Resurrection of the Daleks is serial four of Doctor Who’s 21st season. Intended to be four half-hour episodes, but aired as two full-hour installments because of the 1984 Olympics, the tale begins with The Doctor (Peter Davison), Tegan (Janet Fielding), and Turlough (Mark Strickson) dragged through a time corridor to London circa the present day (present for when the episode aired). There they encounter old enemies, the Daleks, who have come for their creator, Davros (Terry Molloy), hoping he can save them from a deadly disease..
As the Doctor battles the Daleks, Davros isn’t exactly looking forward to being rescued by his foe, wanting his revenge on the Doctor for having him cryogenically frozen these past 90 years, apparently a very boring experience. That’s OK, though, as the Doctor isn’t exactly eager to be the savior of this mad man, either.
The Daleks go after the Doctor too, but with their own motivations. They plan to clone him and his companions, then using the clones to assassinate the High Council of Time Lords. This is made easier by mind control technology, which is not fool proof, but does make for some suspense, causing us to wonder who might not be acting on their own accord at any given time.
Things get even more complicated when Davros raises his own Dalek army, which has opposing orders to the Supreme Dalek’s troops. Who is in command? Where do the loyalties of the Daleks lie? Does everyone wish the Doctor dead?
In the end, the showdown is spectacular and violent, more so than almost any other Doctor Who. And (spoiler) one of the Doctor’s companions, horrified by the destruction witnessed, decides to give up the game for good.
Resurrection of the Daleks balances multiple revenge stories. Getting even is a human instinct anyone can relate to, but when taken too far, is one of the ugliest sides mankind can exhibit. Revenge never ends well for anyone involved, as it can spur a person to ignore everything else in a single-minded blind rage, being just as self-destructive as he or she is successful at hurting the enemy. Seeing so much darkness in this episode is thrilling, but it’s a good thing that Doctor Who doesn’t go down this path too often. To do so would create a completely different show.
The need for revenge probably contributes mightily to why the Doctor loses a companion at the end of the story. Even one as enlightened as a Time Lord can succumb to such base instincts, and this is demonstrated in part by his rare use of a gun in the episode, a weapon that the Doctor generally avoids. It may not be pretty, but it’s this fallibility that makes the character so well written.
The Daleks are being threatened by a deadly virus in this serial. Is genocide justifiable when exercised against a nefarious villain? Can one ever really feel good about slaying an entire species? The answer is no. Even as fans root against the Doctor’s enemies, they need to remember the high cost of taking lives, especially a race created by a scientist out of unwilling beings. After all, the Daleks are self aware, and many are just following orders. Even if the only way to save lives is to slaughter them, there should be no joy taken in such an act.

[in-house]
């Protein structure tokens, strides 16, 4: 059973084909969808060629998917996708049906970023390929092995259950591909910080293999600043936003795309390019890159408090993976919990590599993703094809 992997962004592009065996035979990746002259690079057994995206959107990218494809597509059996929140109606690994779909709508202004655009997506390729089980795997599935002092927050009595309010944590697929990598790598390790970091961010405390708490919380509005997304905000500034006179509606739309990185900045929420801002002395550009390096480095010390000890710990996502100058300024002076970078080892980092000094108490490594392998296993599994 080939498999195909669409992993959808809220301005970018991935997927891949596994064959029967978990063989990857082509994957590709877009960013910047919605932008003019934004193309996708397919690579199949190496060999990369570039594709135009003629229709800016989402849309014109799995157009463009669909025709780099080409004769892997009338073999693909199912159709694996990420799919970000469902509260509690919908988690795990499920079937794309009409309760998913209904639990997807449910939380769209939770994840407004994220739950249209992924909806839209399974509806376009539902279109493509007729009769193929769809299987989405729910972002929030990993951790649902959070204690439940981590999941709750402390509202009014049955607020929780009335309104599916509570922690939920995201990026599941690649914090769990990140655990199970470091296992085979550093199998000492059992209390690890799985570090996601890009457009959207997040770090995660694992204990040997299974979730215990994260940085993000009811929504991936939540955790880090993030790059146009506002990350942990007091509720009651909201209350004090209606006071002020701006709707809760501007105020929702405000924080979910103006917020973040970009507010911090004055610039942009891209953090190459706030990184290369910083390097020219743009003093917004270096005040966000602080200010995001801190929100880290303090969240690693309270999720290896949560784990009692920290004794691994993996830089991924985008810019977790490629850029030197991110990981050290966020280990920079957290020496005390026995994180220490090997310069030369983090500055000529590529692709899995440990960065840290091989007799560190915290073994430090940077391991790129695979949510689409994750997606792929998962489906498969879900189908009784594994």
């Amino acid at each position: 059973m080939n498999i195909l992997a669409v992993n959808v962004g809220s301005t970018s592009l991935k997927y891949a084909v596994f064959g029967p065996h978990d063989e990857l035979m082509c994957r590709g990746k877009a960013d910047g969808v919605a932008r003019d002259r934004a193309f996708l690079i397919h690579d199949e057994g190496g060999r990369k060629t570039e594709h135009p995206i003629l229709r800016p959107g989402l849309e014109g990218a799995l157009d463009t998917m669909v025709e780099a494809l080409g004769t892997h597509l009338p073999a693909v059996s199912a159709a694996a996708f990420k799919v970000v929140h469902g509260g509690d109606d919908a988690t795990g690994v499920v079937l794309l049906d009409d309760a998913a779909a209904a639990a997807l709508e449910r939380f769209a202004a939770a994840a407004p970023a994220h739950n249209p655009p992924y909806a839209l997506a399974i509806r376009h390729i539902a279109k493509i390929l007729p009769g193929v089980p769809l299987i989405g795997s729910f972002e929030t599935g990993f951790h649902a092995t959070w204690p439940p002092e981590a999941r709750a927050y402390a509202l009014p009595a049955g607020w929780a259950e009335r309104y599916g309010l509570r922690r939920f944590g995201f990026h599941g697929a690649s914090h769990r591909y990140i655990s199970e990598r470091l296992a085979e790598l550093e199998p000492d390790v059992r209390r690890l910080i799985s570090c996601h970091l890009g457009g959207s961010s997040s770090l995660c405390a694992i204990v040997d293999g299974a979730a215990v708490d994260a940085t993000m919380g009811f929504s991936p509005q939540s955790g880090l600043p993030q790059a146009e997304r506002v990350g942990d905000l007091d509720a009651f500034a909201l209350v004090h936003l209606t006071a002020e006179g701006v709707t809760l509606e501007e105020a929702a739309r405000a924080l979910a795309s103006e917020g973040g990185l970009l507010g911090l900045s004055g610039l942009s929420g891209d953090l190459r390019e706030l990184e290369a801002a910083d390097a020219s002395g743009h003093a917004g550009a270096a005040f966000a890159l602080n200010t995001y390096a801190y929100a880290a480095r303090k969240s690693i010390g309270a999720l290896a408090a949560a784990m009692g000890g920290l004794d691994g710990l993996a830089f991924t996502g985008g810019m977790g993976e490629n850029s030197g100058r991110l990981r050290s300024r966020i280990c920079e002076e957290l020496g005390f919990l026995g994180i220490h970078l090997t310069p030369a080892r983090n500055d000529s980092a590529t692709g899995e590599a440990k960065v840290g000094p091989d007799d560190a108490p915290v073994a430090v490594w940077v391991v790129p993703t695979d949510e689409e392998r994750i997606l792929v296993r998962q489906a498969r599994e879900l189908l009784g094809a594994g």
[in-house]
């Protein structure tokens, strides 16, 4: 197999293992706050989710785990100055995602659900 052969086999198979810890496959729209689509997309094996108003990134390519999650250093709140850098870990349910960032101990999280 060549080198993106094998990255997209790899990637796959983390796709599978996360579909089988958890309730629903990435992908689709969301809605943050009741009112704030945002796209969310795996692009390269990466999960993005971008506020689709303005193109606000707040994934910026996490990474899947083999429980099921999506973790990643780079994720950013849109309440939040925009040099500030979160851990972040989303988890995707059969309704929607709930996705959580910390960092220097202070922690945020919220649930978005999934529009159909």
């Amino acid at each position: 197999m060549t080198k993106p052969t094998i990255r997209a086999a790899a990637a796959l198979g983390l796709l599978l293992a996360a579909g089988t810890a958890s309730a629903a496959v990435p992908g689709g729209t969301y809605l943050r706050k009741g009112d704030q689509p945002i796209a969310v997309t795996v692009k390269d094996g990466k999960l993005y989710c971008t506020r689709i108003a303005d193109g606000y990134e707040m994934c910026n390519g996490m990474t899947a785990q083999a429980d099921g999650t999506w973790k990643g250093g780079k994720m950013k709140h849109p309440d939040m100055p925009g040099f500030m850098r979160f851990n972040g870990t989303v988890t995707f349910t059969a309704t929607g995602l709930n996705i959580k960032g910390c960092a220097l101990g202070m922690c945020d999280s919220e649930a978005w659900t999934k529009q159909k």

Another interesting issue raised in Resurrection of the Daleks is that those who have had their minds controlled remember those forced activities. It’s incredibly sad to see Stien (Rodney Bewes), in particular, who is not prepared to live with what he recalls doing. Even though its not his fault, he is party to some serious atrocities, and it is not in most people’s nature to let themselves off the hook completely, even when they are not really at fault. This only adds to the tragedy of the hours.
On a side note, some have complained about the unexplained absence of Kamelion (Gerald Flood). As many viewers will be viewing Resurrection of the Daleks as a stand alone story, this will not make much difference. But for those who follow the show’s continuity, the lapse is regrettable and certainly an error on the part of the creative team.
Resurrection of the Daleks Special Edition has one of the largest collections of Extras seen in a Doctor Who release yet! It probably goes without saying that the usual PDF materials and photo galleries are included. There are seven minutes of extended and deleted scenes. This time around, the audio commentary is provided by Molloy, writer Eric Saward, and Peter Wragg, a visual effects designer, moderated by Nicholas Pegg. A second commentary features Davison, Fielding, and Matthew Robinson, the director. Viewers are also given the option to watch the serial in two parts, as originally aired, or four.
There are plenty of featurettes, including 32 minutes devoted to actor interviews. Eight minutes of “Breakfast Time” with Janet Fielding and John Nathan-Turner are included. “On Location” runs for eighteen minutes. There are several others, but the crown jewel has to be the nearly hour long “Come in Number Five.” In it, David Tennant, who plays the 10th Doctor, hosts a retrospective about Peter Davison, covering his time on Doctor Who, as well as why he left the series. It’s a loving tribute from one doctor to another, and incredibly insightful.
Doctor Who Resurrection of the Daleks Special Edition is available now.